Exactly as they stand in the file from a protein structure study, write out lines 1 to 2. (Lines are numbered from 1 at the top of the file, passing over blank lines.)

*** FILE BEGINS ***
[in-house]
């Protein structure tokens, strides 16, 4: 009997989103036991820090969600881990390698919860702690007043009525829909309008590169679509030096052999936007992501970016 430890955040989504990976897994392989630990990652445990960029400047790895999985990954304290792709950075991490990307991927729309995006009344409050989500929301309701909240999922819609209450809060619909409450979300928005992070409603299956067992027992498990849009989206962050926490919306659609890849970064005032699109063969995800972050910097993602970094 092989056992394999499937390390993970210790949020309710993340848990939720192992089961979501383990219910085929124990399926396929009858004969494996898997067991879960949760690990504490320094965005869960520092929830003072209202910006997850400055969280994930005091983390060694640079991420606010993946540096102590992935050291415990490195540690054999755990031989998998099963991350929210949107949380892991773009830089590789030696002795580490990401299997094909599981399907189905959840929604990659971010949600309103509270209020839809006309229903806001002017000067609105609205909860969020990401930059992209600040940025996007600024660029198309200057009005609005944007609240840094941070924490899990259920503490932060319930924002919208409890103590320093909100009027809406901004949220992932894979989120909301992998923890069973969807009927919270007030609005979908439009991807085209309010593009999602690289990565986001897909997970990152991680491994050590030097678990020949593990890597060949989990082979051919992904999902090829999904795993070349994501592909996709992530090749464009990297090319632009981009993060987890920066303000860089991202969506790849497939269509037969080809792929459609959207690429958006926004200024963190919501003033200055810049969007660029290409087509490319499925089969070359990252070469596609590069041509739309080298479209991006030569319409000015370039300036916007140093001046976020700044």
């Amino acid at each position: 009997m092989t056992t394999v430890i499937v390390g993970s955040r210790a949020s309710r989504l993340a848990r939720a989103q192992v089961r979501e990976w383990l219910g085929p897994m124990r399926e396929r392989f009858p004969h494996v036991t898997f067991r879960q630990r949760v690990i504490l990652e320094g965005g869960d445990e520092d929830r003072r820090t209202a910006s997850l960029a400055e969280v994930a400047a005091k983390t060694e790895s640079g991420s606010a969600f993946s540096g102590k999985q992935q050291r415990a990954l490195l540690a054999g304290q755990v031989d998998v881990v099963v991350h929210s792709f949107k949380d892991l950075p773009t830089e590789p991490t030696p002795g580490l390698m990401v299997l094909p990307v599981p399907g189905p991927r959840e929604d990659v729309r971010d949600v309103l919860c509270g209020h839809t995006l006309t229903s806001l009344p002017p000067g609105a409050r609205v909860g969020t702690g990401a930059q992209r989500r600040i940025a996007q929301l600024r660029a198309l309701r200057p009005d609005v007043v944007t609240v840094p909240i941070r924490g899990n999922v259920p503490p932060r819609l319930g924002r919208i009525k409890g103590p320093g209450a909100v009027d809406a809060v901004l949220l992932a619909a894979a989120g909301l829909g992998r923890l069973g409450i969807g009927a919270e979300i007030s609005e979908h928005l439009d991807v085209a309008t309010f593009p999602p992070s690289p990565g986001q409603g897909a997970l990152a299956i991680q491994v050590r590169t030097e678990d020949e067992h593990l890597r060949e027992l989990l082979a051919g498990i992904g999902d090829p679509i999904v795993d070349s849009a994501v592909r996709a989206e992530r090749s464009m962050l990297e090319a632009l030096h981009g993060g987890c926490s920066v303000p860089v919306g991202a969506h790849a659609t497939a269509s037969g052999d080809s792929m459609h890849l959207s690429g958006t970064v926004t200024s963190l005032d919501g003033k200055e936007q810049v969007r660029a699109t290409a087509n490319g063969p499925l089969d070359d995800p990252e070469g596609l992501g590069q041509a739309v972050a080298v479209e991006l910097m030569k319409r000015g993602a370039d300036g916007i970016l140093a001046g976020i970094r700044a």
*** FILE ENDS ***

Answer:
[in-house]
């Protein structure tokens, strides 16, 4: 009997989103036991820090969600881990390698919860702690007043009525829909309008590169679509030096052999936007992501970016 430890955040989504990976897994392989630990990652445990960029400047790895999985990954304290792709950075991490990307991927729309995006009344409050989500929301309701909240999922819609209450809060619909409450979300928005992070409603299956067992027992498990849009989206962050926490919306659609890849970064005032699109063969995800972050910097993602970094 092989056992394999499937390390993970210790949020309710993340848990939720192992089961979501383990219910085929124990399926396929009858004969494996898997067991879960949760690990504490320094965005869960520092929830003072209202910006997850400055969280994930005091983390060694640079991420606010993946540096102590992935050291415990490195540690054999755990031989998998099963991350929210949107949380892991773009830089590789030696002795580490990401299997094909599981399907189905959840929604990659971010949600309103509270209020839809006309229903806001002017000067609105609205909860969020990401930059992209600040940025996007600024660029198309200057009005609005944007609240840094941070924490899990259920503490932060319930924002919208409890103590320093909100009027809406901004949220992932894979989120909301992998923890069973969807009927919270007030609005979908439009991807085209309010593009999602690289990565986001897909997970990152991680491994050590030097678990020949593990890597060949989990082979051919992904999902090829999904795993070349994501592909996709992530090749464009990297090319632009981009993060987890920066303000860089991202969506790849497939269509037969080809792929459609959207690429958006926004200024963190919501003033200055810049969007660029290409087509490319499925089969070359990252070469596609590069041509739309080298479209991006030569319409000015370039300036916007140093001046976020700044």